Omaha Coalition on Human Trafficking
HOTEL INDUSTRY UNITES ON NEW CAMPAIGN TO FIGHT HUMAN TRAFFICKING
WASHINGTON – The American Hotel & Lodging Association (AHLA) launched a new national campaign to unite the industry around a single, comprehensive approach to fight human trafficking. The No Room for Trafficking campaign builds on the hotel industry’s long-standing legacy and commitment to combat human trafficking. Already each year, thousands of hotel employees are trained. With this campaign, AHLA builds on the industry’s record by convening the entire industry with the goal of training every hotel worker.
“No Room for Trafficking sends a loud and clear message: we will not tolerate human trafficking in the hotel industry,” said Chip Rogers, president and CEO of AHLA. “Thanks to our dedicated associates, our industry already has a strong record of combatting trafficking and supporting survivors. There is still much more to do, and our commitment to training and education will continue to make a difference.”
The hotel industry has long recognized the critical role it plays in ending the scourge of human trafficking, and through innovative techniques and employee training has played an instrumental role in identifying, reporting and stopping instances of human trafficking.
AHLA kicked-off the campaign at a strategic roundtable today bringing together industry leaders, government partners, law enforcement and national trafficking prevention partners to underscore the industry’s efforts around human trafficking.
Since trafficking networks often rely on legitimate businesses - many in the tourism supply chain - to sustain their illicit and illegal operations, hoteliers are uniquely positioned to identify and disrupt this terrible practice. Hoteliers can play an important role in combatting trafficking through raising awareness, improved coordination with law enforcement, and ongoing workforce training.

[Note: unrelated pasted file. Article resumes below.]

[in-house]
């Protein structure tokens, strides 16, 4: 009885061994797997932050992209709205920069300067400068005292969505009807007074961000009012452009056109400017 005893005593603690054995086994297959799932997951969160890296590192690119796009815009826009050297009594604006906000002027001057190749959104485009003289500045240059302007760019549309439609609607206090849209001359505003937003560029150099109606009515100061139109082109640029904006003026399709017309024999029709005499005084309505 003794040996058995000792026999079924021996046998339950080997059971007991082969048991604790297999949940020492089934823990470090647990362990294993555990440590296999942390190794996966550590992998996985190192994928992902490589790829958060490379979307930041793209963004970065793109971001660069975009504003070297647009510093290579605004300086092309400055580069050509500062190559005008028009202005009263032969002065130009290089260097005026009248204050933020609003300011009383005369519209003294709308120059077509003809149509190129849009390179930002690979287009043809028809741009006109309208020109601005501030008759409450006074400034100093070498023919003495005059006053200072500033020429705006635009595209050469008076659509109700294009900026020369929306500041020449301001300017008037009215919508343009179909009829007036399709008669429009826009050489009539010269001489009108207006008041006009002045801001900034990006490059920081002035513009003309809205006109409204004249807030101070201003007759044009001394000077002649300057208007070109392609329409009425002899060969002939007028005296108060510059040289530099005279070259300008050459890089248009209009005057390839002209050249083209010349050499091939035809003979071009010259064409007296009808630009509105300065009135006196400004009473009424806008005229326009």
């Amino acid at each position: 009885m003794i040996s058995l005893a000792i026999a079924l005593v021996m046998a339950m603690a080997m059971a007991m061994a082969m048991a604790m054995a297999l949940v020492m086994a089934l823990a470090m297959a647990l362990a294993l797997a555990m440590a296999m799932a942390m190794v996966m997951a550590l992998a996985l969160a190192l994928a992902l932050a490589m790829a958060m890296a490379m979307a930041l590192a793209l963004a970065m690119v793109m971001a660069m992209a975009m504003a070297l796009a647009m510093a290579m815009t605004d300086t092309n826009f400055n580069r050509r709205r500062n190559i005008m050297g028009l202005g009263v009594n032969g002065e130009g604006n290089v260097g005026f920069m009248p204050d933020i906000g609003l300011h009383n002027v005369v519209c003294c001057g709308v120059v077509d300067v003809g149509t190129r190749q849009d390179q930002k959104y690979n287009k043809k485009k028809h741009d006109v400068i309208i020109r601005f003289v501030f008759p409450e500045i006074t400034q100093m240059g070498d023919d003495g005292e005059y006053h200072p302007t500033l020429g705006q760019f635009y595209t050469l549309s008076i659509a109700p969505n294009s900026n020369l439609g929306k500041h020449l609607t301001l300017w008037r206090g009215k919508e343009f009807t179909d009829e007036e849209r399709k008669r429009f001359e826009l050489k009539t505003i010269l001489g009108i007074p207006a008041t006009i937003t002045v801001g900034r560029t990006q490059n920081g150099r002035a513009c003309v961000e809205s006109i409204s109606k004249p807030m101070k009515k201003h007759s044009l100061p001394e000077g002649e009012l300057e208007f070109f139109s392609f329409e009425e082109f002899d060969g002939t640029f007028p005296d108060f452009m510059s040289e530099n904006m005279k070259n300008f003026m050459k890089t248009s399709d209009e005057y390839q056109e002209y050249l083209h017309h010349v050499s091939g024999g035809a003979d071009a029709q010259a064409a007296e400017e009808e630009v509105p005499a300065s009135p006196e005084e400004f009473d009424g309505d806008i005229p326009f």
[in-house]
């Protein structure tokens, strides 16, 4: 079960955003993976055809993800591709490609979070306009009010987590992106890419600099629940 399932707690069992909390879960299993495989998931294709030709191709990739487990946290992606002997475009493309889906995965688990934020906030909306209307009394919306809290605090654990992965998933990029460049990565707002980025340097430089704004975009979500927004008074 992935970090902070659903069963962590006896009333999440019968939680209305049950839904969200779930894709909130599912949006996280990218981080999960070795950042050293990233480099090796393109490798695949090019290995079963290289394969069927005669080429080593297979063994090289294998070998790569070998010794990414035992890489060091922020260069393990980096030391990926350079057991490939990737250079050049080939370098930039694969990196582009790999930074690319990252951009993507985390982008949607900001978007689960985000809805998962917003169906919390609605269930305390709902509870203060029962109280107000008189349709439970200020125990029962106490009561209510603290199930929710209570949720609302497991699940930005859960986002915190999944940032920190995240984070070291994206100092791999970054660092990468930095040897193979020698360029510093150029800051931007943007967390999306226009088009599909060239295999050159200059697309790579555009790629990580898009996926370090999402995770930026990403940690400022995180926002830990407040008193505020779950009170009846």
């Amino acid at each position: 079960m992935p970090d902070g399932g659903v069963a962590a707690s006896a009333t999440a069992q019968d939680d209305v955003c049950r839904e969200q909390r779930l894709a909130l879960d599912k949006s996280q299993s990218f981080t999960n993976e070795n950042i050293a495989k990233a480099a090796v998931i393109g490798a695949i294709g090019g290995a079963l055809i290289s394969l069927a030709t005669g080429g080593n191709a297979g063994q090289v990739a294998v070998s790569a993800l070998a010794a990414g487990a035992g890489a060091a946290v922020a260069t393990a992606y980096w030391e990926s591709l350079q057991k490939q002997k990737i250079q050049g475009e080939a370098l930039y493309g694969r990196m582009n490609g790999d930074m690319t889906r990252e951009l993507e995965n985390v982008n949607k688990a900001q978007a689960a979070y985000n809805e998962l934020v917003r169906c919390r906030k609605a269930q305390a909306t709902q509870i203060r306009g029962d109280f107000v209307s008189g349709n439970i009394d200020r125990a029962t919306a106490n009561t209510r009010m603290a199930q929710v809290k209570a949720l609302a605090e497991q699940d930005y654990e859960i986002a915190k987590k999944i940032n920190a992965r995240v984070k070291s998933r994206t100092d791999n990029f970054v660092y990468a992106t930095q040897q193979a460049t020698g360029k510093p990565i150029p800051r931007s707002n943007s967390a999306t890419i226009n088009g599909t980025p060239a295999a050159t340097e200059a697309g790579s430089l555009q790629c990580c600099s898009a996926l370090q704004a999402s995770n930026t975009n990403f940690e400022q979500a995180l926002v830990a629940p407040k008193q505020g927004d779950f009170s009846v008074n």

The No Room for Trafficking campaign outlines four core pillars to bring the hotel industry together and build upon current efforts:
· Elevate issue awareness through increased education, resources and training for all hotel employees;
· Assess protocols, procedures, and technologies to confirm training effectiveness and employee vigilance;
· Educate by developing strategic intervention and disruption strategies to identify and report suspected trafficking situations; and
· Support by furthering partnerships with leading national human trafficking and law enforcement organizations to establish industry standards and support survivors.
As part of the campaign, AHLA is providing new resources and materials for members, including the following:
· Action Plan for hoteliers to implement that includes training staff on what to look for and how to respond; displaying human trafficking indicator signage; establishing a companywide policy; ongoing coordination with law enforcement; and sharing success stories and best practices.
· Companywide anti-trafficking policy template for members who may not already have a policy in place that incorporates key elements and recommendations from AHLA partners End Child Prostitution and Trafficking (ECPAT-USA) and Polaris.
· Strategic partnerships with leading national prevention partners including ECPAT-USA, Polaris, Businesses Ending Slavery and Trafficking (BEST), SafeHouse Project, the D.C. Rape Crisis Center, the National Center for Missing and Exploited Children and many others.
· Member Resource Guide that provides information on ways to implement the AHLA action plan, including where to access employee training and partner resources, downloadable signage, strategies to connect with law enforcement, ways to report instances of trafficking and how hotels can support survivors.
In addition, AHLA in partnership with the Asian American Hotel Owners Association (AAHOA), will host a series of regional events throughout the year leading up to Human Trafficking Prevention Month in January, to raise public awareness and facilitate collaboration with policymakers, law enforcement and hoteliers on best practices for policies, procedures and training to enhance our human trafficking prevention efforts.